In November, Lewis was named the Chester County Chamber of Business and Industry 2018 Citizen of the Year.
7. Hazel Joyner Smith ‘71
Showcasing African American Film
Hazel Joyner Smith is a pioneer in the creation of innovative programs promoting cultural diversity inclusion and awareness.
In 2006, she created The International Black Film Festival (IBFF) of Nashville, the first festival series in the state of Tennessee to highlight the contributions of African American filmmakers.
“Since our inception, the festival has been received by the film community with much enthusiasm and has offered a venue for the underserved, emerging and veteran filmmaker to screen their work,” Joyner Smith said in her 2018 IBFF welcome.
With “Defining Our Stories, Transforming Our Image” as its theme, IBFF is committed to presenting culturally accurate depictions in film and giving a voice to the “unheard, unseen and unknown viewpoints.”
“Our mission is to educate, engage and empower communities within the diaspora by telling their stories, sharing their experiences in their own voice through the art of film, music, and television,” she said.Before establishing the festival, Joyner Smith served in two consecutive roles as an assistant director and program director of the Fisk University Race Relations Institute.
8. Rep. Derwin Montgomery ‘09
From City Hall to the General Assembly
As a 21-year-old WSSU student, Derwin Montgomery was elected to his first of three terms to the Winston-Salem City Council, becoming the youngest elected official in North Carolina.
As a City Council member, Montgomery served on all four of the Council committees and was the chair of the Community Development, Housing and General Government Committee.
“We have been able to champion new affordable housing policies, increase minimum wage for city employees, and oversee the largest public-private investments in the city in a generation,” Montgomery says on his website.
In 2018, he was elected to the North Carolina House of Representatives, representing District 72, which includes WSSU. Montgomery is also director of the Bethesda Center for the Homeless, pastor of First Calvary Baptist Church in Winston-Salem and co-owner of The Winston-Salem Chronicle.
9. April Johnson ’04
Nurturing Students Through Art
As a middle school student, April Johnson struggled with academics and behavior. She began spending more time in art class.
“Art saved me,” she said in a recent release from Charlotte-Mecklenburg Schools (CMS).
Today, as an elementary school art teacher, Johnson works to create the same experiences she had for her students.
"Everyone can do something," she told CMS. "If you can't paint, I will give you some clay. Art is the opportunity to remake yourself. Kids get labeled. Art allows them to reinvent themselves and do things they don't even realize they are capable of doing."
Johnson was named the 2018 CMS Teacher of the Year.
More here: Charlotte-Mecklenburg Schools News
10. Darren Absher ’94, ‘17
Helping the Underserved
Darren Absher started saving lives as an emergency medical services volunteer at age 13. Three decades later, as a graduate of WSSU’s Doctor of Nursing Practice, he is taking the knowledge he’s learned to help future nurse practitioners apply evidence in treating underserved populations locally and globally.
For his capstone project, he researched how healthcare teams work together to treat patients at the Community Care Center of Winston-Salem, the largest and most comprehensive free clinic in North Carolina.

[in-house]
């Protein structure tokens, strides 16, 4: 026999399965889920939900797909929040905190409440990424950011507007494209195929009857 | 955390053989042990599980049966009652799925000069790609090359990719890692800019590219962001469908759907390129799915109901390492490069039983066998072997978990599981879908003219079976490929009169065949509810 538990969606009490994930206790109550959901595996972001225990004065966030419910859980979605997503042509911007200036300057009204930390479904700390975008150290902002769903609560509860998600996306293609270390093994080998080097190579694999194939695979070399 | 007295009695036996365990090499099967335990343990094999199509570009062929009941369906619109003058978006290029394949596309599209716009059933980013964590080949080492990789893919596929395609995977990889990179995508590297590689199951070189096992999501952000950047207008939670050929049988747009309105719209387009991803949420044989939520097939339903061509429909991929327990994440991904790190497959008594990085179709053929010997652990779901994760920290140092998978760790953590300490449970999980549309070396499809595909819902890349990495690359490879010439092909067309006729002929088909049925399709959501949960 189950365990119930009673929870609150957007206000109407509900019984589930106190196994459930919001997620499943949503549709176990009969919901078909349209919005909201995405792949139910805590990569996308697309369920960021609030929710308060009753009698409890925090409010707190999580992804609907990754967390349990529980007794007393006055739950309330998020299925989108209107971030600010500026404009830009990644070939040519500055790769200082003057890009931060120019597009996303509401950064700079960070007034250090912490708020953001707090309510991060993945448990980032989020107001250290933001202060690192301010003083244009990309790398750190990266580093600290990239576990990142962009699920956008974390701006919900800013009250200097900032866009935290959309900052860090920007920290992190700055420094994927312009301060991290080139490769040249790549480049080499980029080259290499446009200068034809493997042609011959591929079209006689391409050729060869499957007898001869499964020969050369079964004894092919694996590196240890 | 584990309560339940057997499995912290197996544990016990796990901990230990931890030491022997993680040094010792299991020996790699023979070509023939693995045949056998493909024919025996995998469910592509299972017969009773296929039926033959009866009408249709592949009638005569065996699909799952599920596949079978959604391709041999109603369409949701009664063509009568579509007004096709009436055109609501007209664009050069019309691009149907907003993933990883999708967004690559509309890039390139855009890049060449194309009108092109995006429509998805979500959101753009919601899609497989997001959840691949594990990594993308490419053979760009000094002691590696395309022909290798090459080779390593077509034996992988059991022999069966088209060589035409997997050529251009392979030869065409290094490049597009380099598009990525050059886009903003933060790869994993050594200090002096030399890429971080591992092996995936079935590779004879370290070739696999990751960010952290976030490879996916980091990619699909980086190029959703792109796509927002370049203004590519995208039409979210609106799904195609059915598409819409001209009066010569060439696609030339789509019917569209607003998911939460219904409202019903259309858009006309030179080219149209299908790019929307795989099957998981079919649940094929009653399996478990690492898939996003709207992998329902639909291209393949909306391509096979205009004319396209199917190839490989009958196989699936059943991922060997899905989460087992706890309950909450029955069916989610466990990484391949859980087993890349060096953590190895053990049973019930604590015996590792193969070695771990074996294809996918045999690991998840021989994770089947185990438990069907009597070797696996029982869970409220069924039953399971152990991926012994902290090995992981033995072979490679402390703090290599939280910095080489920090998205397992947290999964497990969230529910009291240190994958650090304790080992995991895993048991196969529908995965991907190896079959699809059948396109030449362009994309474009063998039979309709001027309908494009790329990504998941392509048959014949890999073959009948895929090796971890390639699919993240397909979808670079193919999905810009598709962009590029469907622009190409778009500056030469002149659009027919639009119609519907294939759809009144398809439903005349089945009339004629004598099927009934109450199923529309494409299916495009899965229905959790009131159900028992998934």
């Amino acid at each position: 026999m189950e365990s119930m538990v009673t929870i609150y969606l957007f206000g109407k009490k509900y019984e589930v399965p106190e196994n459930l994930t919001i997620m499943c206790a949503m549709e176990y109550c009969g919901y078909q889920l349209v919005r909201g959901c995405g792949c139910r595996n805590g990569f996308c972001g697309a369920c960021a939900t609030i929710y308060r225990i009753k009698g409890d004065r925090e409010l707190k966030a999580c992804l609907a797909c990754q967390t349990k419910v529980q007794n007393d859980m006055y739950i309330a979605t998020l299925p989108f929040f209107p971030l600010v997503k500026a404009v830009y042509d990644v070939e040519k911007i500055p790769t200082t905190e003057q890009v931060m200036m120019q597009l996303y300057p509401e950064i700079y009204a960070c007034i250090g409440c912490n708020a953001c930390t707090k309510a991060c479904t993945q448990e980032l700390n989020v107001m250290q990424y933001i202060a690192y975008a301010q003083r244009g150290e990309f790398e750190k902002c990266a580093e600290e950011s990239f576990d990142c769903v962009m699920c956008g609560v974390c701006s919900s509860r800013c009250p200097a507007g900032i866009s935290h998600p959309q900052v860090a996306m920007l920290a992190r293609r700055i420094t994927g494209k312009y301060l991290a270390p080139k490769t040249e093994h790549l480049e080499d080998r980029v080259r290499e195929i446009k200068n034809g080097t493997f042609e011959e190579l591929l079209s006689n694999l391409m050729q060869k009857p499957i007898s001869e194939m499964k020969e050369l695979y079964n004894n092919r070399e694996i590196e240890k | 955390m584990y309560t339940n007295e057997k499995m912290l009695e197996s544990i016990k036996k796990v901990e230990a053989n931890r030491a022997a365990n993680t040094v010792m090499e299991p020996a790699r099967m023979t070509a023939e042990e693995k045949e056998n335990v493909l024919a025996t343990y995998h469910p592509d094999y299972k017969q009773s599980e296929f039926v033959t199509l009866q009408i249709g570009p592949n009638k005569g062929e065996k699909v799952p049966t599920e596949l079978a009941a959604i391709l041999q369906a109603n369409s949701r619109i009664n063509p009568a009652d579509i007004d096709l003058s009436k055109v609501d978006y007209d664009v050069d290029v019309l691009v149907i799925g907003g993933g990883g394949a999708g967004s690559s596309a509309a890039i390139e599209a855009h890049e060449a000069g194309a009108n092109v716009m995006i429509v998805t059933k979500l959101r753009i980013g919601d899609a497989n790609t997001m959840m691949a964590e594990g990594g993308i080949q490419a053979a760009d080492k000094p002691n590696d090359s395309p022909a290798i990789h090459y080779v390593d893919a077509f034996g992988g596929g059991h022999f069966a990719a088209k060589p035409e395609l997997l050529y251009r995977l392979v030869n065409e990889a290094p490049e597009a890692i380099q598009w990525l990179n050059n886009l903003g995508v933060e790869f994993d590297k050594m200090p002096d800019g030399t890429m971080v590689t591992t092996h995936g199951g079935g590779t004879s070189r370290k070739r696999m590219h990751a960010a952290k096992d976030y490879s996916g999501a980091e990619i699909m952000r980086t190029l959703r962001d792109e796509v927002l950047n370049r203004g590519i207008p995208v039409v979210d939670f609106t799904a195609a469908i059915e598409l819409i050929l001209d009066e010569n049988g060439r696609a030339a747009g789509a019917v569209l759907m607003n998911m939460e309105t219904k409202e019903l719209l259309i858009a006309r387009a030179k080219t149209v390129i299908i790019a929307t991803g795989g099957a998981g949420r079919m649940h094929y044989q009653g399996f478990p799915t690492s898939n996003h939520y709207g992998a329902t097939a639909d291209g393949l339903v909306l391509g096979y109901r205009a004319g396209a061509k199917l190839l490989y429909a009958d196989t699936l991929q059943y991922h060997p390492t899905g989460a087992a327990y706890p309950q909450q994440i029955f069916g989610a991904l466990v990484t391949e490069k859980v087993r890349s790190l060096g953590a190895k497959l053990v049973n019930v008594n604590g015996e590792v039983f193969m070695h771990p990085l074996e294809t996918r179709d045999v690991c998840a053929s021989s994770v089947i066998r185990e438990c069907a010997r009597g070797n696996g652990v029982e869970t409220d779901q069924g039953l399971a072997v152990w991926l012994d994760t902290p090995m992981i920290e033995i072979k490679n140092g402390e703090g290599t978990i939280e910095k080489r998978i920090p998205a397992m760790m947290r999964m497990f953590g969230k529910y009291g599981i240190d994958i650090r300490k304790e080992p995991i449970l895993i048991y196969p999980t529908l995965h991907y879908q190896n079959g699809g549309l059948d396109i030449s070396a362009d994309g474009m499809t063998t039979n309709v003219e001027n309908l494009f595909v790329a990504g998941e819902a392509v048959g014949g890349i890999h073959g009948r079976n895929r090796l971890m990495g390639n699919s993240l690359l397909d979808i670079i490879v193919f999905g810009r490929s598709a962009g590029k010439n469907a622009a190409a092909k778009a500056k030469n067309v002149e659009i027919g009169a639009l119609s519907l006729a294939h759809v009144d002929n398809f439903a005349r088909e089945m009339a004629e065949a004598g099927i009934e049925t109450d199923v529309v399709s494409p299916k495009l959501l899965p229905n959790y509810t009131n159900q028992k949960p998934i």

“The health of many people who are impoverished is often ignored in our country,” he said. “Unfortunately, many of them are ethnic minorities. I was particularly interested in this demographic after recognizing Hispanic/Latino people accounted for a majority of patients utilizing this safety-net clinic and represent the fastest growing segment of the overall U.S. population.”
11. Miranda Legg
Taking Care of the Planet
In 2018, Miranda Legg used her passion for recycling to help WSSU win a national recycling contest and a $30,000 grant for Simon’s Green Acre, the community garden at WSSU’s Enterprise Center.
Legg, a biology major from Lexington, helped WSSU beat out competitors on 50 campuses across the country to win the competition from Garnier’s Rinse, Recycle Repeat campaign.
“I have always cared about the Earth, and I thought I was environmentally conscious, but participating in this contest has opened my eyes to the seriousness of the world’s plastic pollution problem,” Legg said. “It was amazing to see people come together, and the support I received to win the scholarship was incredible. But my excitement for this garden is on another level. Our school’s motto is ‘Enter to Learn. Depart to Serve,’ and the garden is a great way to serve others.”
12. Sonja Harry
Faculty, School of Health Sciences
Serves Students, Serves Country
Sonja Harry, an associate professor of social work at WSSU, has devoted nearly 20 years to educating students and serving her country.
Harry, a native of Covington, Louisiana, joined the Navy Reserves and began the process of becoming a commissioned officer in 1996. As a reservist, Harry has been deployed twice.
Harry’s military commitment doesn’t prevent her from supporting students in WSSU’s Department of Social Work, which is the winner of the 2018 HBCU Digest Award for Best Social Work Program.
Harry often meets with students to help them identify their goals and ensure that they are prepared through a WSSU social work program initiative called RAMREADY that she helped to implement.
“She is the epitome of a servant leader and is a consistent example to our social work majors and alumni,” said Yolanda Meade Byrd, associate professor of social work and chair of the Department of Social Work.